The Hare, by Cesar Aira

One reason that Aira is among my all-time favorite writers is the constant sense of adventure he provides. He has an uncanny way of keeping you in suspense in the unlikeliest scenarios. Quite often you can have no idea of where you are or where you are likely to go, because there are no known coordinates to the maps of his unusual creations. Even when the landscape is familar from other Aira stories, as the Argentine pampas in this book are reminiscent of that of ‘The Seamstress and the Wind’ and to a lesser extent ‘An Episode in the Life of a Landscape Painter‘, there are still other elements which add a distinctly different perspective on the terrain. Perhaps this is because I’ve only been able to read those of his books which have been translated into English (of which this was apparently the first). I wonder how much else would be familiar if I was able to read more.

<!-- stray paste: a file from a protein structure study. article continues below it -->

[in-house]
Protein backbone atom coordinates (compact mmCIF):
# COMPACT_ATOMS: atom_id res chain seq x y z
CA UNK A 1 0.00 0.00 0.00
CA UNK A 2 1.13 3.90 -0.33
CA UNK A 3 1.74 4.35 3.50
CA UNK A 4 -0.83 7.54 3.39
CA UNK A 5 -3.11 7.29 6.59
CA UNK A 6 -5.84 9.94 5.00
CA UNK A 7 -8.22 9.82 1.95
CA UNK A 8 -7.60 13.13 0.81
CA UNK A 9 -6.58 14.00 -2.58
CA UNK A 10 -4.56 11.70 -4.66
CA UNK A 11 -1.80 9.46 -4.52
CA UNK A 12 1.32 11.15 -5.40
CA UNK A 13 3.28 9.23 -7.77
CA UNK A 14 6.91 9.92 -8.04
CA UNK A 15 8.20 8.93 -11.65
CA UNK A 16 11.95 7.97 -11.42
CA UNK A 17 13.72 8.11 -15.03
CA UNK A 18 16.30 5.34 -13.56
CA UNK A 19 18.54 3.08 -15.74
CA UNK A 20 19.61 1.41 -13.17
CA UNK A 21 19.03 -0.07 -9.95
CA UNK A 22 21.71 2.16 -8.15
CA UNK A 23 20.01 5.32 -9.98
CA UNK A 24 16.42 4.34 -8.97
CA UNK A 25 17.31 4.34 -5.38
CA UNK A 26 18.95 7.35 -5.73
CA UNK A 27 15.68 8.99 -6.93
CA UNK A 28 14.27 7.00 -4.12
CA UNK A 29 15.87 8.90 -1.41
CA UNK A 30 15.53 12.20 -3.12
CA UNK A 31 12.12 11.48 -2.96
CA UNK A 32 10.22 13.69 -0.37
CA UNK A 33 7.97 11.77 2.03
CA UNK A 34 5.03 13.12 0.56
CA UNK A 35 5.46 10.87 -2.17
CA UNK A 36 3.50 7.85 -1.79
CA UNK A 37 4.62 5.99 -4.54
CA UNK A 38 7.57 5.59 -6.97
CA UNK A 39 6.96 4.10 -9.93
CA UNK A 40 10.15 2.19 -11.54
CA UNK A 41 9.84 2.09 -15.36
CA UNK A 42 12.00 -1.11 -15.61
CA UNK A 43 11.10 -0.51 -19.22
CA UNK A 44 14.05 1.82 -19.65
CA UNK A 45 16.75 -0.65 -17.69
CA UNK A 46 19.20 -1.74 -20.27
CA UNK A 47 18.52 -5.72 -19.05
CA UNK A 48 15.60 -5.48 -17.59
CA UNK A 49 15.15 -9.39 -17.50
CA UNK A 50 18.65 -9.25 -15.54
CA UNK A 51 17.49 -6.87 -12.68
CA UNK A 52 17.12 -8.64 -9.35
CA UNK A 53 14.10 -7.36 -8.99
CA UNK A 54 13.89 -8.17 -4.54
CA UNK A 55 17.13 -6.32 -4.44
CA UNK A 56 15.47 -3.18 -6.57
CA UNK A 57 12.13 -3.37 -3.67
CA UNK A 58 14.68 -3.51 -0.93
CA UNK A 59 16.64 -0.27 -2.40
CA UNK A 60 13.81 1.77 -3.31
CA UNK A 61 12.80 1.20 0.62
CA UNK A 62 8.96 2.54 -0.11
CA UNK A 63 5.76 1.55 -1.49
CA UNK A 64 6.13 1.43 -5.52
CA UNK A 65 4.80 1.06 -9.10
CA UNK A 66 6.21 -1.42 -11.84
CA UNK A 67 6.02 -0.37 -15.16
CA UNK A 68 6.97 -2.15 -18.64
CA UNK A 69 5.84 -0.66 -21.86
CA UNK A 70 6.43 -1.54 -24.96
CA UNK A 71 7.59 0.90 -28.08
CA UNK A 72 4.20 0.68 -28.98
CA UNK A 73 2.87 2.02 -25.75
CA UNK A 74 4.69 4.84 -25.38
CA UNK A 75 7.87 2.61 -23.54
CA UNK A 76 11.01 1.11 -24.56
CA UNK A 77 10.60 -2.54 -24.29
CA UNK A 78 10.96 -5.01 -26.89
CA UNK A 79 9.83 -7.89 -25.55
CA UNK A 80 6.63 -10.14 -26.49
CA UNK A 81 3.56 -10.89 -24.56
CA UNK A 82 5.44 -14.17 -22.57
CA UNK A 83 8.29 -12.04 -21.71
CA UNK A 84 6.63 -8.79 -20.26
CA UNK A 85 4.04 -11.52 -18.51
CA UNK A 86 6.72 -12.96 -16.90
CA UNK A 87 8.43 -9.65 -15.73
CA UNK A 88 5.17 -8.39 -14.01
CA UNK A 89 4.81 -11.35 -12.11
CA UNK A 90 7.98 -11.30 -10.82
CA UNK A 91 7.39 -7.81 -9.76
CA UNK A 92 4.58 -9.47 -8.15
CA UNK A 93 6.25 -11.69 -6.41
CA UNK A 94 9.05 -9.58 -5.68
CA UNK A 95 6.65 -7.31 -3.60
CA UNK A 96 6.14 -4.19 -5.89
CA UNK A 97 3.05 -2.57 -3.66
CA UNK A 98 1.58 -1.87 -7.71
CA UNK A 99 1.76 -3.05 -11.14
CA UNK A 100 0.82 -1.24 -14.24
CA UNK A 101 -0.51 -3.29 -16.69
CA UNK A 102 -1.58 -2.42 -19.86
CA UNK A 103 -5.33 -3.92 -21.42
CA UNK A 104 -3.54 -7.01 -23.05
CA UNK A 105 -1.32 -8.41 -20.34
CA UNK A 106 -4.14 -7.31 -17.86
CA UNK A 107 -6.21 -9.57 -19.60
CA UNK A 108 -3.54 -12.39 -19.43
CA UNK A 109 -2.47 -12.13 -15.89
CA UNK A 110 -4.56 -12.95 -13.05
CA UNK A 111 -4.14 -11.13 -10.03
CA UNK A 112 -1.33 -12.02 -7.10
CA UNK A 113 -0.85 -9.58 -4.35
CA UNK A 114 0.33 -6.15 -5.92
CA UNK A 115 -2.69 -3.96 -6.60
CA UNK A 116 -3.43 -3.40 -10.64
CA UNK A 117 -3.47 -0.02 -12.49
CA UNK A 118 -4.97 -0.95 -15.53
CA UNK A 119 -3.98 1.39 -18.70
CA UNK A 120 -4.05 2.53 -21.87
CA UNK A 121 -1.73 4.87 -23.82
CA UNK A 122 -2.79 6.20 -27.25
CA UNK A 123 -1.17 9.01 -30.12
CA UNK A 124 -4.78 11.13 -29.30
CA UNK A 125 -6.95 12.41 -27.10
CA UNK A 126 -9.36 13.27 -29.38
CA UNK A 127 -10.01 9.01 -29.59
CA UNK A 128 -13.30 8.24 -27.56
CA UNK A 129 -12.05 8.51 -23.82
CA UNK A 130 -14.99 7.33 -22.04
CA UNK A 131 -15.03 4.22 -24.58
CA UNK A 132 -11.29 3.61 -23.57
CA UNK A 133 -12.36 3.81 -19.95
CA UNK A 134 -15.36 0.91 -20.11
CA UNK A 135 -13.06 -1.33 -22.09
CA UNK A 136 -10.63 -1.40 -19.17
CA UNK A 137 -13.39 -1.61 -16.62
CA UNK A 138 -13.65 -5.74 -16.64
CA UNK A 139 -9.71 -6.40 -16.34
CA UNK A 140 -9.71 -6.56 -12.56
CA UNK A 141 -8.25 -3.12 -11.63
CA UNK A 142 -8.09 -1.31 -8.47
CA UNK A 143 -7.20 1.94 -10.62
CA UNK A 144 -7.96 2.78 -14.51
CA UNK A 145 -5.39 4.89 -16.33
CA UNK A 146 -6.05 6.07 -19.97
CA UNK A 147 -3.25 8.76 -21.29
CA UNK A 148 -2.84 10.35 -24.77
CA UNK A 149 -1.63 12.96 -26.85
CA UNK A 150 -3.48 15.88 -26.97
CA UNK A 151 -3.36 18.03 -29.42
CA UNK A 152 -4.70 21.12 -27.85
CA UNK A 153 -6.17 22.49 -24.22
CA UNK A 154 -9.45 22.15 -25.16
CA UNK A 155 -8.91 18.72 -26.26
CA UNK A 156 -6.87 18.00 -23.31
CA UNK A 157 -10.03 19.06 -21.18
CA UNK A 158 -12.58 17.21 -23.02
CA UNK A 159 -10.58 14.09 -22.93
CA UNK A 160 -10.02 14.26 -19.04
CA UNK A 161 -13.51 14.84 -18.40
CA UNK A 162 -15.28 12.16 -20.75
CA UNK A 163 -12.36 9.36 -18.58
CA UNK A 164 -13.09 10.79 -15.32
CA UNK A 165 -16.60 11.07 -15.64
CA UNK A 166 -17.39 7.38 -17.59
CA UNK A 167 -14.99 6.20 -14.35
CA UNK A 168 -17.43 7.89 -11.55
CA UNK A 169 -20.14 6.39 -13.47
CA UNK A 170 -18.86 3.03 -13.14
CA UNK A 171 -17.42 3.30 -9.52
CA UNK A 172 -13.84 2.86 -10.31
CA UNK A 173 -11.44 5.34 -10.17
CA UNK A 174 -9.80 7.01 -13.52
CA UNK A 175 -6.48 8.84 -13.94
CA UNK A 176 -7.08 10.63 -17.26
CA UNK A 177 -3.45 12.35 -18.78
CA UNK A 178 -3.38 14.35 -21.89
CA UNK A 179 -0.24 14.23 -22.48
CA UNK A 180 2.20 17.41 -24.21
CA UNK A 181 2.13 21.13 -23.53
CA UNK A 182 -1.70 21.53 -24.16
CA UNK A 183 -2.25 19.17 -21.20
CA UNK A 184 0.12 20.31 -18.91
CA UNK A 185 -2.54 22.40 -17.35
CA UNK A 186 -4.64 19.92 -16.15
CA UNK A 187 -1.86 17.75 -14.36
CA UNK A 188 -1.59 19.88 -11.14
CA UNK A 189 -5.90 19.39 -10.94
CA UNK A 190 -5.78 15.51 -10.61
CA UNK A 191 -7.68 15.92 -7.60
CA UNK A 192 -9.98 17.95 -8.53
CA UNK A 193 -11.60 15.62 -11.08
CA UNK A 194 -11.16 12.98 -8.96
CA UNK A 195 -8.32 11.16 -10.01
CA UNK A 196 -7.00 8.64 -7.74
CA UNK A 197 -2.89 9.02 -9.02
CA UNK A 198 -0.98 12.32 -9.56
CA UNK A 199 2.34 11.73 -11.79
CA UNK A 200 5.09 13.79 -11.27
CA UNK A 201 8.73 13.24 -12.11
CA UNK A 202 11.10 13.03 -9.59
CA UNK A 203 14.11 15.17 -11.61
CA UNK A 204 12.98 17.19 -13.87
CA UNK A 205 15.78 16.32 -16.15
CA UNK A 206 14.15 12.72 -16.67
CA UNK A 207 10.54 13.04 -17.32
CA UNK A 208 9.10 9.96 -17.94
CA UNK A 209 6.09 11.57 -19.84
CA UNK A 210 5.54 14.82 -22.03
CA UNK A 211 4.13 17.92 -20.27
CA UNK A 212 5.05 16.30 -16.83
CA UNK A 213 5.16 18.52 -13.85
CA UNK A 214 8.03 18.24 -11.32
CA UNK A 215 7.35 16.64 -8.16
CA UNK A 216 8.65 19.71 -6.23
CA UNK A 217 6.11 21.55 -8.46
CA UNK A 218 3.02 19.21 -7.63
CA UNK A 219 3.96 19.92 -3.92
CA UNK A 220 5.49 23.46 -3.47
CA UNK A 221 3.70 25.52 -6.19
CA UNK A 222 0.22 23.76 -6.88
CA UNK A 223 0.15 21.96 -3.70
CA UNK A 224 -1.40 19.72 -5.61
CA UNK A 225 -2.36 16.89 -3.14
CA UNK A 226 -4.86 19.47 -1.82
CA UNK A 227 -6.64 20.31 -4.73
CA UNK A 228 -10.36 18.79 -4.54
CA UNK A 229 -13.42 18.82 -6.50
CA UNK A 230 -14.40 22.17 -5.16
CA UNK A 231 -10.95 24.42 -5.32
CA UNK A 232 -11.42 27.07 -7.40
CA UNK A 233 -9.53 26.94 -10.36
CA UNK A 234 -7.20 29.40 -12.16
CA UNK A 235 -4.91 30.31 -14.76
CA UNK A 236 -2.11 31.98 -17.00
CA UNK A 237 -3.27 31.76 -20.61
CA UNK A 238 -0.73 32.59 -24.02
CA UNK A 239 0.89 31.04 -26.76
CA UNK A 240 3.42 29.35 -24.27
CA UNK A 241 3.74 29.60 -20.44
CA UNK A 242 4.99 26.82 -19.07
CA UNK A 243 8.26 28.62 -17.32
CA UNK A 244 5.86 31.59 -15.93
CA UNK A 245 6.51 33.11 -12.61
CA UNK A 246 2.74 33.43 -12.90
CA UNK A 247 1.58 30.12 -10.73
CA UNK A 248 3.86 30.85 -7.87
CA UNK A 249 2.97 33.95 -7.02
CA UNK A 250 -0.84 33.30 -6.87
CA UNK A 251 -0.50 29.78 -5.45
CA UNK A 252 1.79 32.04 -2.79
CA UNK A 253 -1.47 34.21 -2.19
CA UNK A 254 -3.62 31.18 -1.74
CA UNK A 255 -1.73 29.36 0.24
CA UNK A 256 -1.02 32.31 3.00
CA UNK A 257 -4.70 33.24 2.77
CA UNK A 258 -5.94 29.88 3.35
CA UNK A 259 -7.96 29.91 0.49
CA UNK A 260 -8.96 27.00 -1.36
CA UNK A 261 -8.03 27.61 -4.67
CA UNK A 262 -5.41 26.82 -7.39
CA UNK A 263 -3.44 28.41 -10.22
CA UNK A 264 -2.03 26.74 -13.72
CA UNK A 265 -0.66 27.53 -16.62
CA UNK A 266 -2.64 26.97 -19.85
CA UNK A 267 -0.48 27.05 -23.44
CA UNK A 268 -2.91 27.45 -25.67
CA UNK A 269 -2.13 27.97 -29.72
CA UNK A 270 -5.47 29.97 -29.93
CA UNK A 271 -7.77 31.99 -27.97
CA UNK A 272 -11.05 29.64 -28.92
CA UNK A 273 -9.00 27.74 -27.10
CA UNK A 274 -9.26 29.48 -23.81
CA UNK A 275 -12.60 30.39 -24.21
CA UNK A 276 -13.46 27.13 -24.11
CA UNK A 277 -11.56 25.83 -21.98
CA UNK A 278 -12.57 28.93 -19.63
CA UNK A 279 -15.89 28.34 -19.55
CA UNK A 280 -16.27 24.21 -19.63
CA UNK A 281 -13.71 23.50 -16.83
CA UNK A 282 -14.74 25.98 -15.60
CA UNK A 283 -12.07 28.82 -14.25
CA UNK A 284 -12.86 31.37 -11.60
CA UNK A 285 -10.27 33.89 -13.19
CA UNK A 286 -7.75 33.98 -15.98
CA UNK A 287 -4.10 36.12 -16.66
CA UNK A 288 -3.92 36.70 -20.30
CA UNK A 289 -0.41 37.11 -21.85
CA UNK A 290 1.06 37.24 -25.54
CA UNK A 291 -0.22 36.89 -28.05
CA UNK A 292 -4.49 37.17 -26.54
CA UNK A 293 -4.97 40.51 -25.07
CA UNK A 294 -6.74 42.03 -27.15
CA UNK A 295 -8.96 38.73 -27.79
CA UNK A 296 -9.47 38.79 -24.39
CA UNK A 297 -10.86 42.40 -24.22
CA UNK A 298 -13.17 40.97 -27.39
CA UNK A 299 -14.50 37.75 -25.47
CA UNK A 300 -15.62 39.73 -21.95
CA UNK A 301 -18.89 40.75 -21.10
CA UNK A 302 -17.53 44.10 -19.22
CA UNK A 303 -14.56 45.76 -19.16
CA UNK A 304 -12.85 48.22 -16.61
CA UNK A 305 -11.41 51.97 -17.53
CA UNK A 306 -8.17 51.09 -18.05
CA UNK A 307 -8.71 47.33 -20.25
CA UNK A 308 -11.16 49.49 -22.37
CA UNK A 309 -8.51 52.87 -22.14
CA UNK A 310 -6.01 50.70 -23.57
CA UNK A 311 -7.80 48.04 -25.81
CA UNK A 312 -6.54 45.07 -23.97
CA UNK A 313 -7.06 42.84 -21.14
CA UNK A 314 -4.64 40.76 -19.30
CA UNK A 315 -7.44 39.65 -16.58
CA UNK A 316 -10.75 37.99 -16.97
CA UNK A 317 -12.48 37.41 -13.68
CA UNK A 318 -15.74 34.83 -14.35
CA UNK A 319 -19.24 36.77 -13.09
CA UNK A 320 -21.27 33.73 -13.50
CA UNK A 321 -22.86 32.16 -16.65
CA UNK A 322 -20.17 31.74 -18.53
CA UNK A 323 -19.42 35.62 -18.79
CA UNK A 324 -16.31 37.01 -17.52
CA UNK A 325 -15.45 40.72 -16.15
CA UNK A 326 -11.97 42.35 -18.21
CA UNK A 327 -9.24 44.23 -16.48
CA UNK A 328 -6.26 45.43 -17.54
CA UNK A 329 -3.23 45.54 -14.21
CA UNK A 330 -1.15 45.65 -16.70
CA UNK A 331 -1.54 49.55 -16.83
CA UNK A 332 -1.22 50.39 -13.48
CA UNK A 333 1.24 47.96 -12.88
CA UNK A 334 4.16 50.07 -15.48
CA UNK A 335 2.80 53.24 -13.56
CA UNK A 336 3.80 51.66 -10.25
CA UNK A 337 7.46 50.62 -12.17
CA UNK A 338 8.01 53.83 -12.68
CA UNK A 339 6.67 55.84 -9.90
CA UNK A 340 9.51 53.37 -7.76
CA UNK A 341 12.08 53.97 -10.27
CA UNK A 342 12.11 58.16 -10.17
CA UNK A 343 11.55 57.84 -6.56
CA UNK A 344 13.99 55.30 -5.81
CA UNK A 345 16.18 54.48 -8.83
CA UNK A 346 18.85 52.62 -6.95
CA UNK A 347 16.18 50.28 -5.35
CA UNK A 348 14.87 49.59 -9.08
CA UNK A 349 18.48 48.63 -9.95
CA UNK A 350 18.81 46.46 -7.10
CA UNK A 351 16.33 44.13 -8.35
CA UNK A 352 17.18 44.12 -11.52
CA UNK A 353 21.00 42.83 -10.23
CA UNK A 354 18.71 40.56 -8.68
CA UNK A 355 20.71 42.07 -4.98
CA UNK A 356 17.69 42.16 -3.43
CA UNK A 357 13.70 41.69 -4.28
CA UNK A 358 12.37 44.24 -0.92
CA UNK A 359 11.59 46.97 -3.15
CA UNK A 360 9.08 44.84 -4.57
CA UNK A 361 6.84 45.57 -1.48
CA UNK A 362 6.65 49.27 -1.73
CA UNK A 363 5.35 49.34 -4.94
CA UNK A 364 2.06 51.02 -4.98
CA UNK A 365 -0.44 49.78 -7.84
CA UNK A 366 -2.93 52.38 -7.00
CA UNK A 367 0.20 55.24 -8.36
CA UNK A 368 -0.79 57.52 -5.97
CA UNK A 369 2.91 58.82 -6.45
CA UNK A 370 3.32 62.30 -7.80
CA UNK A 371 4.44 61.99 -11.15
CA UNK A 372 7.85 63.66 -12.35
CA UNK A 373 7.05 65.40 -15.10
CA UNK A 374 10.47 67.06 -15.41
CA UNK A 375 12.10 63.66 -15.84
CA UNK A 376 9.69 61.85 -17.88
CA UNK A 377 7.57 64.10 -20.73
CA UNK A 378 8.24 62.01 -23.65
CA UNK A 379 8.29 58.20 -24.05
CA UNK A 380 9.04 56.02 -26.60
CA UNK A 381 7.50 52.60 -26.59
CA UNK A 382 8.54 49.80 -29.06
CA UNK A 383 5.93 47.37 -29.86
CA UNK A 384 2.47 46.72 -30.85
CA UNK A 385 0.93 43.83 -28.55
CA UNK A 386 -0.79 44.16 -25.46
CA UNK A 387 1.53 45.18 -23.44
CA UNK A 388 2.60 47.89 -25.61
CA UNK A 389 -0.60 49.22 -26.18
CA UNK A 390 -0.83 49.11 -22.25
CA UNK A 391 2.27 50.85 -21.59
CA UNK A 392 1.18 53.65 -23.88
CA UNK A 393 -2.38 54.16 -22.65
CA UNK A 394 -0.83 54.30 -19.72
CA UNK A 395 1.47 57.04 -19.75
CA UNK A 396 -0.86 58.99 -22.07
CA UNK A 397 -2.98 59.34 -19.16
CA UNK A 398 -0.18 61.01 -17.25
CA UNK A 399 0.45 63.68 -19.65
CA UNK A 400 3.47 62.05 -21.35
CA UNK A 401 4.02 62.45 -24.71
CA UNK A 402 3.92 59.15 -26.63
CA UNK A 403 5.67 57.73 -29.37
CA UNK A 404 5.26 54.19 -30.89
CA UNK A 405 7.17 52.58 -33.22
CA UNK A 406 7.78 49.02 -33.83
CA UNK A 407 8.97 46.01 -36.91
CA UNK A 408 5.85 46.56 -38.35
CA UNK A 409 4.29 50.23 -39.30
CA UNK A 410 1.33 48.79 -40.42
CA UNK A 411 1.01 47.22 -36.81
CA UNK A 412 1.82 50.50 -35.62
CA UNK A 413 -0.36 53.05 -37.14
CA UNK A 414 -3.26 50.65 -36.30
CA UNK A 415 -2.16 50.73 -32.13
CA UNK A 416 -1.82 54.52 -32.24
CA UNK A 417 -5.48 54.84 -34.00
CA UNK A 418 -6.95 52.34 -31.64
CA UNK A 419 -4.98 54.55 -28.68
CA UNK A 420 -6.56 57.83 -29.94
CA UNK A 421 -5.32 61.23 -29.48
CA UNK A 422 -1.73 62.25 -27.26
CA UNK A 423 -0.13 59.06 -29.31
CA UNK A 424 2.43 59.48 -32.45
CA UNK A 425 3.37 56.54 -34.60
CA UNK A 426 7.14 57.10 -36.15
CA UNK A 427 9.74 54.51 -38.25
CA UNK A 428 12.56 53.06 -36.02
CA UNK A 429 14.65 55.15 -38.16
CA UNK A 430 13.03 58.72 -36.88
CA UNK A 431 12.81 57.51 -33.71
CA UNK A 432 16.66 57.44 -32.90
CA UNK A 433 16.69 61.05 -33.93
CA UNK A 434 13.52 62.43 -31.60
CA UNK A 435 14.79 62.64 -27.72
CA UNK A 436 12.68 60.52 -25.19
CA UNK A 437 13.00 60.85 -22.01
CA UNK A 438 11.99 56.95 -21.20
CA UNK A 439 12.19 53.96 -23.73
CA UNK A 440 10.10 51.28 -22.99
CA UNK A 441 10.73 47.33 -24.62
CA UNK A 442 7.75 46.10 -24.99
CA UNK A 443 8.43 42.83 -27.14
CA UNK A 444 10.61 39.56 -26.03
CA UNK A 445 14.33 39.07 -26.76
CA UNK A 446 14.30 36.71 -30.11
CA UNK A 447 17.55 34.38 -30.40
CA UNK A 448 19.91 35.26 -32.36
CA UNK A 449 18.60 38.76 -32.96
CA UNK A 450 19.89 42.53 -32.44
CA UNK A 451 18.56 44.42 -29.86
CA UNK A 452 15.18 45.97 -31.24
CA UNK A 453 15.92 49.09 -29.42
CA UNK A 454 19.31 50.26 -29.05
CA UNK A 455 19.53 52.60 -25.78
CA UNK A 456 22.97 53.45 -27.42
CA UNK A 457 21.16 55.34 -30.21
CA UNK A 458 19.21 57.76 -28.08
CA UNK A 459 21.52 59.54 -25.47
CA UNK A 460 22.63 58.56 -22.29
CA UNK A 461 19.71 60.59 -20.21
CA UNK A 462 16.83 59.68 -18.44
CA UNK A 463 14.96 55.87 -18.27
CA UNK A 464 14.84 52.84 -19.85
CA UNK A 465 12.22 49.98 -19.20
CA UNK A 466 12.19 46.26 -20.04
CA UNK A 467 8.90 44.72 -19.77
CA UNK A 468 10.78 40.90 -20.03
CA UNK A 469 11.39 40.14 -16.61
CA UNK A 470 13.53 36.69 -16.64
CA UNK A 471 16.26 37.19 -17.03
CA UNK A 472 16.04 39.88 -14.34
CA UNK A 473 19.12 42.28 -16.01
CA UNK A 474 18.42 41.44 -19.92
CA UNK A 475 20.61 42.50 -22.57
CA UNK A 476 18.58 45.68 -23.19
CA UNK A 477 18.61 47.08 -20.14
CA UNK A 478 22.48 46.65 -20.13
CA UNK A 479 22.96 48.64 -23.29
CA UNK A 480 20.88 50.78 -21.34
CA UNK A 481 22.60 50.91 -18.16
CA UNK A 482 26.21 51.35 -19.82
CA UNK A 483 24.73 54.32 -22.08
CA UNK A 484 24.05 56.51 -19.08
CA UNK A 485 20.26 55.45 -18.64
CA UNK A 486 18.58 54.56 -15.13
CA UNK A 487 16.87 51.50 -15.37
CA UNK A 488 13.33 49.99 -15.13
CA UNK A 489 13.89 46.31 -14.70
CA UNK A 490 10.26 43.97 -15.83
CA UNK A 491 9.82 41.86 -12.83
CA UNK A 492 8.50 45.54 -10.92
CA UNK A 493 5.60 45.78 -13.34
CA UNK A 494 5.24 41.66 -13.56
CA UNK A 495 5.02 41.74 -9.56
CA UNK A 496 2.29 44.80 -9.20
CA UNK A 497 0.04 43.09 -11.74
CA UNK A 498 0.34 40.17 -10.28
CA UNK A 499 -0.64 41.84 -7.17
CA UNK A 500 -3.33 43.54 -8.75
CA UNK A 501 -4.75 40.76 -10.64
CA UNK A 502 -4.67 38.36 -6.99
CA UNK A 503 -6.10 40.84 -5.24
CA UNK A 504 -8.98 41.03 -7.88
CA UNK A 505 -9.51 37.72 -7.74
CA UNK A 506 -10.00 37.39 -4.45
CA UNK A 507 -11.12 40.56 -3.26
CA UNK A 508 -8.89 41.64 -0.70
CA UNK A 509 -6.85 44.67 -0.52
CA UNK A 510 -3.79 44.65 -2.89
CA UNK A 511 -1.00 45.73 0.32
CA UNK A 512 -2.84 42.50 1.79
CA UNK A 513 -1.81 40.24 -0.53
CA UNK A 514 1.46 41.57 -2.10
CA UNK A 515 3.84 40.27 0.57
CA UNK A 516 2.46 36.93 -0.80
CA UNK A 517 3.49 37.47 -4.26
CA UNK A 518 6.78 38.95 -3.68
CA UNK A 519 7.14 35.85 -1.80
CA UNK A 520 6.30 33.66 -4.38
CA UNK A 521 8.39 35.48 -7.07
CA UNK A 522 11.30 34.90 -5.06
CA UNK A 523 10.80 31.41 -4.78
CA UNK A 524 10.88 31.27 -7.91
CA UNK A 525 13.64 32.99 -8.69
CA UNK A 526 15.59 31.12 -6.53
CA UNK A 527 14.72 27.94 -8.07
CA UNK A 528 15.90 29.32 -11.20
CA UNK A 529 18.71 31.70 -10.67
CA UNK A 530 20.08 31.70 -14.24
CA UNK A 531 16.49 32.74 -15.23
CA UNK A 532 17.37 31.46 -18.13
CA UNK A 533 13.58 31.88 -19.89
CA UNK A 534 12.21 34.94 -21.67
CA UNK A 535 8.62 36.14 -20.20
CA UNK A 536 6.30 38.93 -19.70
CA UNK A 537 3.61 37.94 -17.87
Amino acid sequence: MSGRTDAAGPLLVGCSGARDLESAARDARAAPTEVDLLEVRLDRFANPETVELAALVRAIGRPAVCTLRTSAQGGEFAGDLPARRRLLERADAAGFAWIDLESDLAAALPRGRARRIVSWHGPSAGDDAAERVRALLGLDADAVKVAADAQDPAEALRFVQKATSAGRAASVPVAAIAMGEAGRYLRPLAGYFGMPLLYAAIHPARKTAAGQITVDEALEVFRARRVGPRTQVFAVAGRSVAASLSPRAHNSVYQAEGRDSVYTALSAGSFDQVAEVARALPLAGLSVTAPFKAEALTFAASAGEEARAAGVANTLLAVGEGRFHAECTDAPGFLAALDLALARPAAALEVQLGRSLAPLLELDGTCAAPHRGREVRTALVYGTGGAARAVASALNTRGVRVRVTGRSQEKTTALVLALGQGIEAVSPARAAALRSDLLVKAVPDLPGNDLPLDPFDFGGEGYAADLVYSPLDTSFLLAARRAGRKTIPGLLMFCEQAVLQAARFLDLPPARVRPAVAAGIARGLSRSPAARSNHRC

The hero of ‘The Hare‘ is a complex character, an Englishman who is quite at home with the Indians of the plains. a naturalist in search of a legendary and rare creature which may or may not exist, in one form or another. One often gets the sense that Aira likes to begin a story with a few unrelated elements, and then keeps going and finds out for himself ,just as we do when we read it, what could possibly come of it all. Sometimes his books steer far away from their origin and never return. Others return to the initial scene with a vengeance (as with my favorite, still, How I Became a Nun). This one seems unique in that its ending is full of wonderful surprises, made even more fantastic by the roundabout, obscure and meandering trail that leads us there. It’s not a perfect story, and often feels a bit flat, until the stirring and quite emotional conclusion. Along the way I sometimes felt as lost as the wanderer in the tale, a mysterious figure who hovers on the horizon, barely in sight now and then, but this is part of that same sense of adventure. It reminded me of times I have arrived in a foreign country, knowing practically nothing about where I was or how to get along, and the exhiliration that some kinds of confusion can bring about.


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